Explaining Information Found in Texts: Lesson for Kids

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  • 0:04 What Is an Informational Text?
  • 1:29 Explaining Informational Texts
  • 3:00 Some Simple Practice
  • 4:22 Lesson Summary
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Lesson Transcript
Instructor: Tawnya Eash

Tawnya has a master's degree in early childhood education and teaches all subjects at an elementary school.

How could you teach yourself the process of digestion? One way is to read informational texts such as a science book. In this lesson, you'll learn how to understand and explain important information from non-fiction texts.

What Is an Informational Text?

First, before we get started with learning about informational text, let's look at an example:

Do you know why koalas are almost endangered?

The koala is close to being an endangered species. Some of the blame for the decrease in numbers goes to the koala itself. Koalas are picky eaters. They live in tall eucalyptus trees and eat leaves. There are over 600 different types of eucalyptus trees, but koalas only eat leaves from specific types. Some koalas eat as little as four to 120 of the 600 types of eucalyptus trees.

After reading this informational text on koalas, you should be able to describe what's happening and why. Informational texts give you real facts. There are many types of informational texts that relay important information. Some examples of information texts include the following:

Informational Texts
Science, social studies, or other textbooks
Trade books
Autobiographies and biographies
Narrative nonfiction
Reference materials, like information on the internet

You can use informational texts to help you understand more about a topic or to learn something new. Let's now take a look at how you can understand and explain information through texts.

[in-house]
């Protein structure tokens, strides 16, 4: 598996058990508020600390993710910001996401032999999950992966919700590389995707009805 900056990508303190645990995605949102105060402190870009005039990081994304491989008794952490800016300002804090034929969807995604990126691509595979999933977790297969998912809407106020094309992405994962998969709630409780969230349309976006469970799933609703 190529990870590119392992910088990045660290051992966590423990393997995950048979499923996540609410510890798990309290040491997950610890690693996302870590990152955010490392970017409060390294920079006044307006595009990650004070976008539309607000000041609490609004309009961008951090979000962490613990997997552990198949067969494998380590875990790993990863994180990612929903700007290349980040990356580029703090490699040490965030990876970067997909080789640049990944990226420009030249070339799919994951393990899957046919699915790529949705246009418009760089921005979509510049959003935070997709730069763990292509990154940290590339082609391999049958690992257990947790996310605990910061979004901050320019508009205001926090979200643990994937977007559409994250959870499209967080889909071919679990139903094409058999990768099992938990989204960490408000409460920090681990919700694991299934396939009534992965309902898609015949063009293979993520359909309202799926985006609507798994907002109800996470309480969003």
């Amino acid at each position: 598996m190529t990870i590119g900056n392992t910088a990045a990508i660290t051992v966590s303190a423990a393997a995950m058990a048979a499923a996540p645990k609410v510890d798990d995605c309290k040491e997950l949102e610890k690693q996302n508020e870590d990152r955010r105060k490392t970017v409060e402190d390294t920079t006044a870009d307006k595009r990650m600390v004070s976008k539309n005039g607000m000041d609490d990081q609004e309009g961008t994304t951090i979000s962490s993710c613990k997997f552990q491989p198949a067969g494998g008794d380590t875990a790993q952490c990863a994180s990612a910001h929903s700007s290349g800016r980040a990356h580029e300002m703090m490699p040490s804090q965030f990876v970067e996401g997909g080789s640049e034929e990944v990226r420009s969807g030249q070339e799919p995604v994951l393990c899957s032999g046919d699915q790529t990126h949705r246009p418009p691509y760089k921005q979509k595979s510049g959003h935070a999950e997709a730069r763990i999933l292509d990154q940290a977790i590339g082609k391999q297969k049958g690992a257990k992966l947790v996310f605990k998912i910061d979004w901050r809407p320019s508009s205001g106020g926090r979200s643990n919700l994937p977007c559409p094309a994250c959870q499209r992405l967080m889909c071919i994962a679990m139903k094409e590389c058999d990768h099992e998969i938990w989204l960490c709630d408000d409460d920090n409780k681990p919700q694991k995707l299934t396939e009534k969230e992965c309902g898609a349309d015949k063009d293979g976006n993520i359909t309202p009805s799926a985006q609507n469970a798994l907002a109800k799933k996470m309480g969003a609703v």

Explaining Informational Texts

Before you're able to explain information in nonfiction texts, you have to find it! This can be a challenge because some informational texts can be difficult to understand. Check out these tips to help you find and comprehend content:

  • Step 1: Reread sections.
  • Step 2: Look for clue words, such as definitions or explanations.
  • Step 3: Pay attention to text features. This chart shows text features found in informational texts. As you can see, this can include words appearing in bold font or highlighted outright. This can also include pictures, and diagrams, like this one:

Text features

Sometimes it's as simple as a map, or how the text is formatted with headings.

  • Step 4: Find the main idea or what the text is mostly about.

After you find and understand the information, how do you explain it? To explain the content you've learned, you retell the information you read. Use your own words to describe what's happening and why. Feel free to refer back to the original text when needed.

  • Previous example: koalas
    • What Is Happening?: Koalas are at risk of becoming endangered. Because they're picky eaters, they cause trouble for themselves.
    • Why?: There are more than 600 different eucalyptus trees out there to eat, but koalas only eat from four to 120 of them.

Pretty simple, right?

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